A Champion’s Tribute to His Master
A Former Heavyweight Champion’s Ode to His Mentor
Given his sociopathic behaviour and criminal record, it would be easy to cast Mike Tyson as nothing more than a low-life ruffian.
There is, however, an intellectual side to this former heavyweight champion. He is a boxing historian, having spent countless hours studying tapes of past masters like Floyd Patterson, Henry Armstrong and Jack Dempsey. Tyson is influenced by philosophers (Niccolo Machiavelli, Friedrich Nietzsche) and warriors (Alexander the Great, Genghis Khan) alike. This autobiography, written with Larry Sloman (the same team behind Tyson’s previous work, Undisputed Truth), showcases a well-read man of varied interests.
Whatever Tyson became—both inside and outside the ring—was made possible by his trainer, mentor and father figure, Cus D’Amato. The book is an ode to the man who built Tyson up—from a teenage thug to one of the most celebrated sportspersons of his generation.
Years before the Brooklyn native even had his first professional bout, D’Amato willed and cajoled Tyson into believing that he would, one day, become the undisputed heavyweight champion of the world. Techniques like hypnosis, meditation and unrelenting positive reinforcement were used for this purpose. Most importantly, for the first time in his life, Tyson found someone who believed in him and loved him unconditionally.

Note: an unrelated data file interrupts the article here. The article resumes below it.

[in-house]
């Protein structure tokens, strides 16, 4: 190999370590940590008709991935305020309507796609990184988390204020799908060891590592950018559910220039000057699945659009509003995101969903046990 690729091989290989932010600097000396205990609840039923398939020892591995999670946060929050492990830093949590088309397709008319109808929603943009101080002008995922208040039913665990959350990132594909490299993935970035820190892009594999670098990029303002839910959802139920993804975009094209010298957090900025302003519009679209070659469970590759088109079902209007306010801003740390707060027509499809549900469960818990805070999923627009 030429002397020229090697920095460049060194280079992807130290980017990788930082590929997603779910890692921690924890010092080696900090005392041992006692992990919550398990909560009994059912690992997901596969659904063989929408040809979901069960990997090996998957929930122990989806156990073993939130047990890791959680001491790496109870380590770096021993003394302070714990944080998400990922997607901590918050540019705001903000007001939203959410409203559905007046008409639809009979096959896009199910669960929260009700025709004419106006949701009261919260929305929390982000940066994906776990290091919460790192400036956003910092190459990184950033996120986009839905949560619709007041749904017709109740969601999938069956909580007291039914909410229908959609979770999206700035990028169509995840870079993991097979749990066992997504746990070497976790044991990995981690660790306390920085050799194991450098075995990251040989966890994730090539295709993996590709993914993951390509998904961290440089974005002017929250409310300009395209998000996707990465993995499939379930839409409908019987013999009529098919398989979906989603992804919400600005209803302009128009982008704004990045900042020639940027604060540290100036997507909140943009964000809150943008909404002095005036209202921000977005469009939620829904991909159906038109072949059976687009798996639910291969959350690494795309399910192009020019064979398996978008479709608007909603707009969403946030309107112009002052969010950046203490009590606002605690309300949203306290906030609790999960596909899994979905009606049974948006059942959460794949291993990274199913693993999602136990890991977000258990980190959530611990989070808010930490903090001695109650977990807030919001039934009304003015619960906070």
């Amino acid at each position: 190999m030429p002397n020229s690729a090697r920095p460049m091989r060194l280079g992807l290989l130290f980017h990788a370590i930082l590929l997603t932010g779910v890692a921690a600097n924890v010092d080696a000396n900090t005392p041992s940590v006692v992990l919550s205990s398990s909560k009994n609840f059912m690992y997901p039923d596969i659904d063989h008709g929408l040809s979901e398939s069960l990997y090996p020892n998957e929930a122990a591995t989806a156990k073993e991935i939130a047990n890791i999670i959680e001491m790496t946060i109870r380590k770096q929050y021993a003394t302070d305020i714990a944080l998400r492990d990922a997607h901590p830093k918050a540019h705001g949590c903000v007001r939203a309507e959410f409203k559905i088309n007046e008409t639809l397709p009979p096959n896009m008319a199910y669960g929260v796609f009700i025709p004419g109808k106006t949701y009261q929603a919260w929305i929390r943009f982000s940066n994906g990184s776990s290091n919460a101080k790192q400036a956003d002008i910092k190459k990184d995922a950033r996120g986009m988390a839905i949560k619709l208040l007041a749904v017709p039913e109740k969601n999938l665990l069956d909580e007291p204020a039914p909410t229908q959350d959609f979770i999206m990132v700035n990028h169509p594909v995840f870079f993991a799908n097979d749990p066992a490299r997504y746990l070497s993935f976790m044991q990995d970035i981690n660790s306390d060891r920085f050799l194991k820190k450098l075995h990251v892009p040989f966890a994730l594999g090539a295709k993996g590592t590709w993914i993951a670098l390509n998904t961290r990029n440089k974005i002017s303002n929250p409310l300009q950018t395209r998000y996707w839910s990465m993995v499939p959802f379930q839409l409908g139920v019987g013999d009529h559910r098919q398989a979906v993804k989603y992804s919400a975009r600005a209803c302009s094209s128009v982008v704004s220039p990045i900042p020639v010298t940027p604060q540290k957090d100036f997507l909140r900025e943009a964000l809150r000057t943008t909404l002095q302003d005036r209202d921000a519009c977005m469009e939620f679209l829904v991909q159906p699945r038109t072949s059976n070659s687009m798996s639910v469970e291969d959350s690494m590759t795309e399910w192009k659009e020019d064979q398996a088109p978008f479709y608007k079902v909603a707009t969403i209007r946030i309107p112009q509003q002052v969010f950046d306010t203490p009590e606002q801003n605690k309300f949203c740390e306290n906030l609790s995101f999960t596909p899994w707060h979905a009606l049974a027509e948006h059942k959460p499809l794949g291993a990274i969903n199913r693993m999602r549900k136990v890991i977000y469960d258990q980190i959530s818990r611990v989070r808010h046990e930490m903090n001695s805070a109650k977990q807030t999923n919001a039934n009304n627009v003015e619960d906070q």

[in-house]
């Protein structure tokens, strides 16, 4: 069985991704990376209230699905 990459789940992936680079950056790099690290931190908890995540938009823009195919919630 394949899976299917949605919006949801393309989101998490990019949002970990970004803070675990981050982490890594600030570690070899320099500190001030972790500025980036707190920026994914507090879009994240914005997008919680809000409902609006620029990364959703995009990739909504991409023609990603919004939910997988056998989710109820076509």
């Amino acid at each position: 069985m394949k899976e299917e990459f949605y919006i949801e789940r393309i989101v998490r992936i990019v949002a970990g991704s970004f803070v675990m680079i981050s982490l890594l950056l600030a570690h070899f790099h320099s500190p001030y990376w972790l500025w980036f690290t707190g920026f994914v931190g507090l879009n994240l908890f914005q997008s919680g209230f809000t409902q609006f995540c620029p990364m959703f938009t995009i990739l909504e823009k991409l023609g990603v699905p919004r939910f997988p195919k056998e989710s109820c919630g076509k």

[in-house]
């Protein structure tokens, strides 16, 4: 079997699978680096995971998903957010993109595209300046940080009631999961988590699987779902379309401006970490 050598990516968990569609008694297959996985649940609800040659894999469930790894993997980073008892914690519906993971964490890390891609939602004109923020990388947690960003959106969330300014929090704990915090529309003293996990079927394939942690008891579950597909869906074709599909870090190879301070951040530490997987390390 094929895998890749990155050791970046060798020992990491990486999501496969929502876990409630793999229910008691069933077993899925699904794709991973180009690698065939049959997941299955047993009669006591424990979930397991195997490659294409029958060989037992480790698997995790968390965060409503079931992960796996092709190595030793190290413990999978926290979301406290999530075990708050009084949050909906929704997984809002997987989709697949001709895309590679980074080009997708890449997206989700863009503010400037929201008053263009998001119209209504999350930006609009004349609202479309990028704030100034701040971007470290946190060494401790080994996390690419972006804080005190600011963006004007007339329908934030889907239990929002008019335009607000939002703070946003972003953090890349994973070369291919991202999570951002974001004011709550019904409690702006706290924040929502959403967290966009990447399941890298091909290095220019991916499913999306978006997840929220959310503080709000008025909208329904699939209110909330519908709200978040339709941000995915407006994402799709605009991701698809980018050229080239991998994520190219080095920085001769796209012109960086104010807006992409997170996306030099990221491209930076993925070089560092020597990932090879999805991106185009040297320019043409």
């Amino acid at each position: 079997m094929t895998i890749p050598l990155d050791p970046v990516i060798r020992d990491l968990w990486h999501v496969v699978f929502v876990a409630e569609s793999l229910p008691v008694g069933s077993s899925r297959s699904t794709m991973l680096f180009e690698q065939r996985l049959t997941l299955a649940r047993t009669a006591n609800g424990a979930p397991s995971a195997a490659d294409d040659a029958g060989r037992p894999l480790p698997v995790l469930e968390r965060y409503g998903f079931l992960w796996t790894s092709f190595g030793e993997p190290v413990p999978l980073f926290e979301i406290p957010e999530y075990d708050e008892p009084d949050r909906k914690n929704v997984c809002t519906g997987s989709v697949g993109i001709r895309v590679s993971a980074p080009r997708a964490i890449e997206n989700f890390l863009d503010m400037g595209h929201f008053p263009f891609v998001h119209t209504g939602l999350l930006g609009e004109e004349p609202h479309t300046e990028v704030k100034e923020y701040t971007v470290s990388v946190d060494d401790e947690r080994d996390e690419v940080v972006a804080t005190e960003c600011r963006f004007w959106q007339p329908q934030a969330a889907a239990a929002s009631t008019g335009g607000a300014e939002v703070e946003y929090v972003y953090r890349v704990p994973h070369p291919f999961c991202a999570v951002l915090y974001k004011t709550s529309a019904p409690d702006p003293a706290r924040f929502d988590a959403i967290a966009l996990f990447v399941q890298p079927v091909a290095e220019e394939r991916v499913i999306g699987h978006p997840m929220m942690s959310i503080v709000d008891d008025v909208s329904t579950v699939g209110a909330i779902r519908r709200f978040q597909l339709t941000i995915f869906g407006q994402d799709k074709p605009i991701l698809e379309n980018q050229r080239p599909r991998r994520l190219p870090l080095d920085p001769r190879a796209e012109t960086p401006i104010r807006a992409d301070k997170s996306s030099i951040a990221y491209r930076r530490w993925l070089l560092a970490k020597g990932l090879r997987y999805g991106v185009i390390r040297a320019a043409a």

Tyson recalls an incident when D’Amato hosted a group of white South African boxers, during the Apartheid era. “There’s a young black boy in this house and he’s our family member. You treat him with the same respect you treat us, you understand?,” the Italian-American ordered the guests. “That touched my heart. How could you not love the guy?” an emotional Tyson explains. The trainer also gave his ward an education on history’s great personalities. These stories gave Tyson vital life knowledge that this high-school dropout would have otherwise been deprived of.
Though a bulk of the book revolves around shaping mental skills, there are a few sections devoted to in-ring techniques. For example, there is fascinating detail on the ‘peek-a-boo’ style devised by D’Amato, and practised to such devastating effect by Tyson.
That D’Amato passed away only a year before his protégé captured the heavyweight belt means that there would be no happy ending. Tyson paints a picture about how the vultures circled around him after D’Amato’s death.
In the years that followed, his personal and professional life crumbled. What if good ol’ Cus was still around? That is a question Tyson wrestles with to this day. This one reads as an illuminating blueprint for the art of man-management.
Credit: The Hindu